I learned a lot of things from my mom but how to be happy  was not one of them.

I had to figure that one out on my own and it was not easy. You would think that happiness is instinctual and that it would come naturally. Not for me.

My mother was not a happy woman. At least that is how I saw it. She was the daughter of an alcoholic who embarrassed her as a child. Just before she died she told me this story: When she was a child, her father piled the kids into car and drove them to school. Then he went to the local tavern and got drunk. When school let out he would be drunk, sometimes sitting on the curb. Instead of walking with her classmates, she took the alley.

She woke up one morning and her pony, which was actually a work horse on the farm, was gone. No one said a word about it. But her father had been out drinking the night before and she suspected he may have lost it gambling. He kicked her out of the house when she announced she wanted to go to college. Women didn’t need college, he said. She earned her teaching degree and taught in a one-room schoolhouse. She later earned her master’s degree in education.

My mother worked and worked and worked. She cooked, cleaned, ironed and planted a garden every year. She canned cherries, pears and peaches and made pickles, jams, jellies and applesauce. She shoveled snow, split wood and sewed. I never saw her go to a movie. She had no friends that I knew of.

She married an alcoholic, my father, and I cannot remember them ever holding hands, kissing or expressing any physical affection for each other. She seemed so sad, angry and resentful. Unlike my father, she never spent money on herself. She darned socks and wore her sweaters threadbare.

But she wanted us kids to be happy. She was a smart, wise woman but she never knew that a child cannot be happy if her mother is not happy. I struggled throughout my childhood to make her happy. Good grades. First place ribbons at swim meets. More good grades. More blue ribbons. Come on, Mom. Please be happy.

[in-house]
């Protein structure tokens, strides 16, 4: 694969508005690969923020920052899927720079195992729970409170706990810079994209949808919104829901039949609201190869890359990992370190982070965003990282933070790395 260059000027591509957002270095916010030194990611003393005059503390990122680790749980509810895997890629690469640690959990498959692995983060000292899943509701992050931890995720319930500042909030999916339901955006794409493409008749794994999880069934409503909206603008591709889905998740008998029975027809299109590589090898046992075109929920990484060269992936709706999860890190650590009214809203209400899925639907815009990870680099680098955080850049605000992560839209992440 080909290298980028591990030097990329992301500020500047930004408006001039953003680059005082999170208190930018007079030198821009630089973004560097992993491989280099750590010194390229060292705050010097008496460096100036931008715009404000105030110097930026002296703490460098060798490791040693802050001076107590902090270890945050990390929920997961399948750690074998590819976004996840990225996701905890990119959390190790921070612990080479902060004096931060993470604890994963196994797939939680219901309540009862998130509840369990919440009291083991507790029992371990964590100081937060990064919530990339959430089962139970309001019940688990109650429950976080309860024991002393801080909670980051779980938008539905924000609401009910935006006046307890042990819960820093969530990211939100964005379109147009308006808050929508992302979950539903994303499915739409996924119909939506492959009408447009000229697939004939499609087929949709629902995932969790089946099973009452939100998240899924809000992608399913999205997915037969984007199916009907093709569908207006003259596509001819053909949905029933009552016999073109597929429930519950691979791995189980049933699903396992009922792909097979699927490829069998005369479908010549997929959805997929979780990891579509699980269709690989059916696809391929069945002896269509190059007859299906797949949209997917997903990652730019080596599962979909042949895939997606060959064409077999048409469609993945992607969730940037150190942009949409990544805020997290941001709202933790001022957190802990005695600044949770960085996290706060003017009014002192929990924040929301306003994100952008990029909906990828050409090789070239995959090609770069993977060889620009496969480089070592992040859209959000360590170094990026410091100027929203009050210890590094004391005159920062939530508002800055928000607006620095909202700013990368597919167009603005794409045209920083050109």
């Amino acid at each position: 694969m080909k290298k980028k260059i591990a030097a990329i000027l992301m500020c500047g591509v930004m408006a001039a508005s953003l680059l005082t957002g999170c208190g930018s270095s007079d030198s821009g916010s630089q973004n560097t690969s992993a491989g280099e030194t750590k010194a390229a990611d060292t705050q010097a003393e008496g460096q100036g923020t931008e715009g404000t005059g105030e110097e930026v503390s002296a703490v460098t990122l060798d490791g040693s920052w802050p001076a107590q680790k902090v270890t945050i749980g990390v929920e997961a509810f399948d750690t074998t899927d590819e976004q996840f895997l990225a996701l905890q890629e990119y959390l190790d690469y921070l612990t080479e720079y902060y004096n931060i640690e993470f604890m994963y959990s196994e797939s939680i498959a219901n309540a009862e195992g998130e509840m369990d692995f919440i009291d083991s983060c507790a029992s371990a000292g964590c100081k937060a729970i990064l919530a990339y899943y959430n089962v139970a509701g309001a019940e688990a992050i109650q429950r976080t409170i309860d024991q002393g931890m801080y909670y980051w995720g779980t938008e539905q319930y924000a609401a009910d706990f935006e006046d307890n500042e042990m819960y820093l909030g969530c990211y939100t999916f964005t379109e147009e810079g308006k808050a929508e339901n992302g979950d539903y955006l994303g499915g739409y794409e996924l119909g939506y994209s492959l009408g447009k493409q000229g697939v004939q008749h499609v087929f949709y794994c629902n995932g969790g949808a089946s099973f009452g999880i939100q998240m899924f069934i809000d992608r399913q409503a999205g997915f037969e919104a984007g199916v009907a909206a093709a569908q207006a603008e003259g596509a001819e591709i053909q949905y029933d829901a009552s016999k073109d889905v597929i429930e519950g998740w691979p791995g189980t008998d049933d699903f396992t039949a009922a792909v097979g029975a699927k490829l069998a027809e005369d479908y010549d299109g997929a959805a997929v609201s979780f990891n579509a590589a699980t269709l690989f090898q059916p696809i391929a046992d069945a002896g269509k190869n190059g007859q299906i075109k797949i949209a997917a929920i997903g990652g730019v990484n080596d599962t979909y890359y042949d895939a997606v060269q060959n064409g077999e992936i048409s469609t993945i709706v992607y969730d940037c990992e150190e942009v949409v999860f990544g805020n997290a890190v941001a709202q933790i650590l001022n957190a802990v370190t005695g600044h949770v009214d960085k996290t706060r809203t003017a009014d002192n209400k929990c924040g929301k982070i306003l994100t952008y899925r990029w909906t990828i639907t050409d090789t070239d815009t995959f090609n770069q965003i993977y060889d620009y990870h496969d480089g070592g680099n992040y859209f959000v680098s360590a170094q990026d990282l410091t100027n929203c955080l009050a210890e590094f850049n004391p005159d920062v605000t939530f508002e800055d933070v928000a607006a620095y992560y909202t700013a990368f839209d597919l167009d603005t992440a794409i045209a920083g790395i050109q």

I’m no psychiatrist but from what I have learned about depression, I believe my mother had dysthymia: a low-grade, persistent depression. I genuinely believe that my mother thought her unhappiness did not affect us kids – that her feelings belonged exclusively to her and that they were not contagious. But depression is a family disease.

All I wanted was for her to be happy. When her grandkids were born, she finally seemed happy. We had the most fun after she was diagnosed with stage 4 colon cancer. She let loose, spent some money on a renting a beach house. She walked the beach, made bubble wands for the grandkids and smiled. I think she died happy. I miss her so much.

A few years ago, after I came out of my last major depression, my therapist asked what made me happy. My daughter made me happy. My dog made me happy. A clean house made me happy. Fitting into a size 4 pair of jeans would make me happy. A date with George Clooney would make me extremely happy.

“No,” she said. “What do you do just for yourself that makes you happy?”

“I dunno.”

We worked on it. Years of drinking left me estranged from my brother and sister. I had no girlfriends. I never went out. Doing something just to make me happy without making someone else happy seemed so selfish. I hadn’t a clue.

I worked on it. It was not easy and it took some time. Finally, I settled on scuba diving. I had always wanted to learn to scuba dive. So, I did that. I didn’t know if I would like having girlfriends but I decided to give it a whirl. Turned out I liked it. Now, I go out to dinner with my girlies. We shop, go to movies and take vacations together. I am still working on the size 4 jeans and the date with George Clooney

At first I had to force myself to find genuine happiness. I did it. Not just for me but for my daughter. A child cannot be happy if her mother is not happy. My happiness is not my daughter’s responsibility. It is my responsibility. So, I did it for her. Then I did it for me. And now I do it for the three of us: Me, my daughter and the memory of mom.